Review: Rose and Crown: Epcot Resort
One is enchanted immediately upon entering EPCOT’s UK Pavilion with its understated but evident charm. It is quaint and yet regal. From its popular storybook characters (Alice, Mary Poppins, Winnie-the-Pooh) to the strains of British invasion bands wafting through the air to the friendly greetings being offered by the British cast members, the pavilion is a popular destination for EPCOT visitors. And its Rose and Crown Dining Room and Pub certainly helps to enhance the spirit of British hospitality.
The pub looks inviting with the bright red phone booths right outside its door to its Dickens-esque style.
We had a 1:30 reservation and although we arrived right on time, we were given a pager and told it would vibrate when our table was ready. We wrongly assumed a reservation meant we had some sort of priority seating but quickly discovered we were obviously mistaken. We waited twenty minutes, watching other Disney guests without reservations walking up the the hostess, similarly being handed pagers and actually being seated before we were. We were just about to ask if we had been forgotten when we were finally paged and led to a table. We were somewhat surprised that no apology was made for the lengthy wait.
We were fortunate enough to get one of the inside tables which had a view of World Showcase lagoon. While the outside dining area offers better views of the lagoon (and boasts one of the best places to watch Illuminations in the evening), it was a bit too warm to opt for an outdoor table. And actually, we weren’t offered the choice of seating preference.
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The pub is soaked in British tradition from the dark wood to the warm colors to the rich aromas of ale and malt vinegar. A talented but focused bar staff tend to the few tables within close proximity to the bar itself while servers dressed in knickers and frocks explain the menu’s offerings to the tourists and locals wanting to soak in the culture and sample its typical cuisine. While the dining room is not large, it is cozy but not to the point of being crowded. Part of the coziness can certainly be attributed to the warm and welcoming servers, particularly our server Andrea, who was as hospitable as one could imagine.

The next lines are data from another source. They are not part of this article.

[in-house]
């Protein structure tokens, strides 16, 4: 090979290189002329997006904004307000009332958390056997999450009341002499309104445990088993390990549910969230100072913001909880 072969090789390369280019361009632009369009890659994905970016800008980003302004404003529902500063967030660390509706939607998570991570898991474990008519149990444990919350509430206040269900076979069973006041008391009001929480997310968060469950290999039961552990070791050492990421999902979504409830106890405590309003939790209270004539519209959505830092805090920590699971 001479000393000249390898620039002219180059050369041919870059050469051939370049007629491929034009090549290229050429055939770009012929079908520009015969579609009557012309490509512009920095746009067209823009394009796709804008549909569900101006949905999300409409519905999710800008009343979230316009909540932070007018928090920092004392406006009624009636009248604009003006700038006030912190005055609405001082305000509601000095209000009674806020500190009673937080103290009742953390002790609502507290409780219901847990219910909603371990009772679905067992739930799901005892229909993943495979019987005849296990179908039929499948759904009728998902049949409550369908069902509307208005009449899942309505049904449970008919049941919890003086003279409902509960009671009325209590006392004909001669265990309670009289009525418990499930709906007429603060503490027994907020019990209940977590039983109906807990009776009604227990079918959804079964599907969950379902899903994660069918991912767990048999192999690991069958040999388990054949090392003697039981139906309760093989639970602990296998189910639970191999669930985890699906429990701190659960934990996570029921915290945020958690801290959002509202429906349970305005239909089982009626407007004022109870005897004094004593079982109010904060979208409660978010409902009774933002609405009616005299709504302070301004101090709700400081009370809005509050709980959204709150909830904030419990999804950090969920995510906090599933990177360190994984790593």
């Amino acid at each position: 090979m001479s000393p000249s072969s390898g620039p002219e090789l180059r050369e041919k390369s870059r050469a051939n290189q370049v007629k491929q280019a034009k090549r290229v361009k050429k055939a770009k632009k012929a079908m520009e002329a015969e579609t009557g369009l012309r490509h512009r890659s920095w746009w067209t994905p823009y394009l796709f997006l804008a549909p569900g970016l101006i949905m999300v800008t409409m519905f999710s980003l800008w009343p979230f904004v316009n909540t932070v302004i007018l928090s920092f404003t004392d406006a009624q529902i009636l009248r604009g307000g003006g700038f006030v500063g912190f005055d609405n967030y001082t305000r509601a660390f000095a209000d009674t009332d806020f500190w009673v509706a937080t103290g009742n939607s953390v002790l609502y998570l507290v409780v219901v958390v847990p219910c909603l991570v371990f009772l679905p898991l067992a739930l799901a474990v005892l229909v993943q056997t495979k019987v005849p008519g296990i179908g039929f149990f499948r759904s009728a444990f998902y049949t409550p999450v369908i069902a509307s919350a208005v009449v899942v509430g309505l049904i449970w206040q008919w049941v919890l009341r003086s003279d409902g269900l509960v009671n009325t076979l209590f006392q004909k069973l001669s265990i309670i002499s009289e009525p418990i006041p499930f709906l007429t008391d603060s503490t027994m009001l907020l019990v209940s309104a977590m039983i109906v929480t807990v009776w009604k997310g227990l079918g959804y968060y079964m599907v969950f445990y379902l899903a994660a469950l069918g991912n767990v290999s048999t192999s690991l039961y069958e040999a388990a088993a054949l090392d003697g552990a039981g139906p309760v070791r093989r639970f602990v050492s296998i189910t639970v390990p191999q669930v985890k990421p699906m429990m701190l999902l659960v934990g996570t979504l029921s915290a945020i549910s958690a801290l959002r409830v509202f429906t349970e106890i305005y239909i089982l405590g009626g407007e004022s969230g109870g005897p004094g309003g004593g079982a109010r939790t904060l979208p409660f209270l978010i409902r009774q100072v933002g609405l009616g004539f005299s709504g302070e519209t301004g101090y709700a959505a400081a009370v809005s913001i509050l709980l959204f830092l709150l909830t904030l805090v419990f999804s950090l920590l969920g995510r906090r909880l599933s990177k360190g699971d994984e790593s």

She mentioned that the menu had recently changed but was quick to point out that some of the pub favorites had remained such as the bangers and mash and scotch egg, both very British indeed.
For starters, we ordered the Roasted Sea Scallops served with an olive vinaigrette. Upon first glance I noticed that the “vinaigrette” looked much more like plain olive oil. Lots and lots of olive oil,. While the scallops themselves were rather nondescript and bland, the oil bath they were immersed in was salty and bitter. Not a good choice of appetizers to say the least.
As usual, I tend to choose food traditional to the Epcot nation I am visiting for the most authentic experience. That being said, I ordered the pub’s signature fish and chips while my dining companion opted for the cottage pie. The fish was a very generous piece of beer-battered cod served along with an ample portion of chips (french fries). While the fries were crisp and nicely seasoned, the fish could have been a bit flakier. The batter was light and tasty but the fish itself lacked much flavor. I did love the fact it was served on newspaper, the traditional method of wrapping this very British dish. The cottage pie on the other hand was a wonderful choice. Cottage pie is like shepherd’s pie – ground beef, carrots and mushrooms in a savory sauce topped off with a mashed potato crust. The potatoes were golden brown and garnished with a light cheddar cheese. Creamy, warm and delectable, this is the ultimate comfort food. The beef and vegetables were nicely minced and this helped make the dish hearty but not heavy. And just for trivia sake, cottage pie is usually made with beef while shepherd’s pie is made with lamb. Other than that, they are basically the same.
For dessert, we asked Andrea about the sticky toffee pudding which caught our eye. There was no mistaking the twinkle in her eye as she fondly described this confection so we decided we had to sample one. And then we discovered heaven. Sticky toffee pudding is a very moist sponge cake covered with a vanilla custard and butterscotch sauce. To say this treat was outstanding is putting it mildly. The co-mingling of the three flavors is a scrumptious ending to a meal. Sweetly delicious. A very, very satisfying choice.
Of course, the pub is proud home to many British ales and lagers although we did not partake in any brew. We did notice several diners ordering the Imperial Sampler, a grand array of ales to savor which seemed to be a popular and satisfying choice.
Of special note: since it was a warm day, after we paid our bill, our server Andrea returned to ask if we would like another round of beverages served in plastic cups so that we could take them out of the restaurant and into the park. We thought that was a very special, accommodating and lovely gesture. This truly says so much about the pub’s hospitality.
Food: The food ranges from spectacular and savory to bland and disappointing. Skip the seafood and opt for the heartier fare. And don’t miss out on the toffee pudding.
Atmosphere: Simple yet traditional as a pub should be
Service: The host staff could be better and more helpful (and the reservation system needs work), but the wait staff is top-notch.
Tips: For a special treat, try to book a dinner reservation during Illuminations for a spectacular front row seat.